Pao Quan (Cannon Fist): 

The fourth fist set learnt in 'Zhong Hua Si Mian Ba Fang Tong Bei Quan'  or 'The Fist Through The Back In Every Direction' is 'Pao Quan' or 'Cannon Fist'. As the name implies, this is a very powerful fist set and, as such, requires a great deal of concentration and effort on the practitioners' part to learn. 'Pao Quan' is a relatively short fist set to perform, but the movements generated by the body when performing 'Pao Quan' have devastating effects if applied in a combat situation.


Tui Shou (Push Hand):

'Tui Shou' or 'Push Hand' is the fifth section (or component) of 'Zhong Hua Si Mian Ba Fang Tong Bei Quan'. The 'Tui Shou' found in this system should not be confused with the 'Push Hand' found in Tai Qi Quan even though it might appear to be very similar to the casual observer. Performed slowly, 'Tui Shou' builds sensitivity - performed quickly, it is truly devastating. A great deal of 'Zhong Hua Si Mian Ba Fang Tong Bei Quan'  or 'The Fist Through The Back In Every Direction' can be found in 'Tui Shou' as it allows the practitioner to apply many of the techniques of the system in a 'controlled' manner. Movements can be circular or linear, but they are all governed by the principles of 'yin' and 'yang' and the opponents' advances. There is a real power to be found in 'Tui Shou', especially in actual combat.


Ba Zi Bu (Eight Character Step):

The sixth section of 'Zhong Hua Si Mian Ba Fang Tong Bei Quan'  or 'The Fist Through The Back In Every Direction' is 'Ba Zi Bu' or 'Eight Character Step'. On a superficial level, 'Ba Zi Bu' can be compared to Pa Qua. However, there are some important distinctions between the two. Practitioners of Pa Qua walk in circles of varying size either in a clockwise or anti-clockwise direction. 'Ba Zi Bu' requires one to walk in figures of eight. A great deal of emphasis is placed on the motion of the hands, arms, feet, legs and waist when practising 'Ba Zi Bu' and, when performed, is done so at great speed.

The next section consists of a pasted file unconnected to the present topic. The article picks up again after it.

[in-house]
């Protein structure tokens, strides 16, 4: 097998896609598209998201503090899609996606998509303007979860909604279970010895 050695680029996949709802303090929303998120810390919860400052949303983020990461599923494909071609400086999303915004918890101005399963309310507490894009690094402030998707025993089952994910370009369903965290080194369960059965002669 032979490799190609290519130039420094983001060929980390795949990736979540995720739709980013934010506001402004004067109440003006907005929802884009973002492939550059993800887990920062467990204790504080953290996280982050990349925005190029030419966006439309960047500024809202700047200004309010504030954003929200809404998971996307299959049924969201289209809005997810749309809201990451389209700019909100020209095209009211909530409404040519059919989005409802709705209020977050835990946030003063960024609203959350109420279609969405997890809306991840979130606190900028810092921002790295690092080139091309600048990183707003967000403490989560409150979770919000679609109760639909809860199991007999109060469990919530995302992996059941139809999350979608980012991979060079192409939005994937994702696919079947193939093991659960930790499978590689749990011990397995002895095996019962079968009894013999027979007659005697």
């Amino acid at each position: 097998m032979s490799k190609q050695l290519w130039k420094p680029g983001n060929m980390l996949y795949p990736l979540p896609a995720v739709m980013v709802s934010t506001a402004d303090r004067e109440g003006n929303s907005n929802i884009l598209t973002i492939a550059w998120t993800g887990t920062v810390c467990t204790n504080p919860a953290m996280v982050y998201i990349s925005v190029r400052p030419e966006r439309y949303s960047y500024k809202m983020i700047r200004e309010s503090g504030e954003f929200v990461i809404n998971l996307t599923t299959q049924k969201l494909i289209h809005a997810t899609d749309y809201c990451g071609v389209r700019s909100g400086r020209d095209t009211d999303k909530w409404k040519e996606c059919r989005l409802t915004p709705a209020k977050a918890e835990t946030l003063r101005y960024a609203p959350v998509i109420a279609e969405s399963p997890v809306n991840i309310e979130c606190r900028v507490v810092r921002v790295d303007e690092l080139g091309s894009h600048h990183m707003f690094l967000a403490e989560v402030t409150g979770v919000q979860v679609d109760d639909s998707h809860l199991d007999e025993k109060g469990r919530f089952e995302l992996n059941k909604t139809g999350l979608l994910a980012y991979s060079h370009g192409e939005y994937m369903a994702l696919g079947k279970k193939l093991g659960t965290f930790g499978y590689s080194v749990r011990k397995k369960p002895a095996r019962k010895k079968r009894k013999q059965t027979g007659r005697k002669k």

Dui Da (Against Strike/Hit/Break/Smash/Fight):

'Dui Da' is the seventh section of 'Zhong Hua Si Mian Ba Fang Tong Bei Quan' or 'The Fist Through The Back In Every Direction'. It is by practising this seventh section that practitioners learn how to 'apply' the various techniques learnt in the previous parts. Learning and then practising the movements required to perform the previous sections is one thing, but learning what those movements can do and how they can be applied means the practitioner begins to understand this Gong Fu on a much deeper level. You cannot have 'Yin' without 'Yang' and it is through understanding this seventh section that a 'balanced' view is gained.


Lao Jia (Old/Ward Off/Withstand/Frame):

'Lao Jia' is the eighth and final section of 'Zhong Hua Si Mian Ba Fang Tong Bei Quan' or 'The Fist Through The Back In Every Direction'. Whereas the other seven sections concentrate on fighting skills, 'Lao Jia' concentrates on 'Nei Qi' or 'Internal Energy'. The superior parts of 'Zhong Hua Si Mian Ba Fang Tong Bei Quan' are 'Hong Yuan Gong Fu' and 'Hong Yuan Qi Gong' (collectively 'Lao Jia'). Practised in unison, this is the pinnacle of Gong Fu achievement within this system. Performed together with some fist gestures, it requires the practitioner to follow the contents of the 'Yi Jin Jing' and the rule: "There is no place in the body without 'Dan Tian'". The practice of 'Lao Jia' keeps the 'male' and the 'female' in harmony within the body and, with great persistence and devotion, a practitioner will ultimately attain 'Iron Clothes' Gong Fu.


Tong Bei Quan (Through-The-Back Boxing):

'Tong Bei Quan' is initially practiced separately to 'Hong Yuan Gong Fu', though through practice, the practitioner is likely to notice how these 2 systems can be integrated to great effect. For this reason, the 8 components of 'Tong Bei Quan' are taught concurrently with the 8 components of 'Hong Yuan Gong Fu' described above. Each one of these components is practised as a set of moves individually and as a set of techniques with a partner. 'Tong Bei Quan' consists of very loose and very fast hand and foot movements and is practised without any tension in the body. It also utilises slapping motions which are performed in order to disorient and confuse an opponent. Performed correctly, the moves are of the "blink and you'll miss it" kind and can also be devastatingly precise.

Chief UK Instructor Mike Farr Jan 2001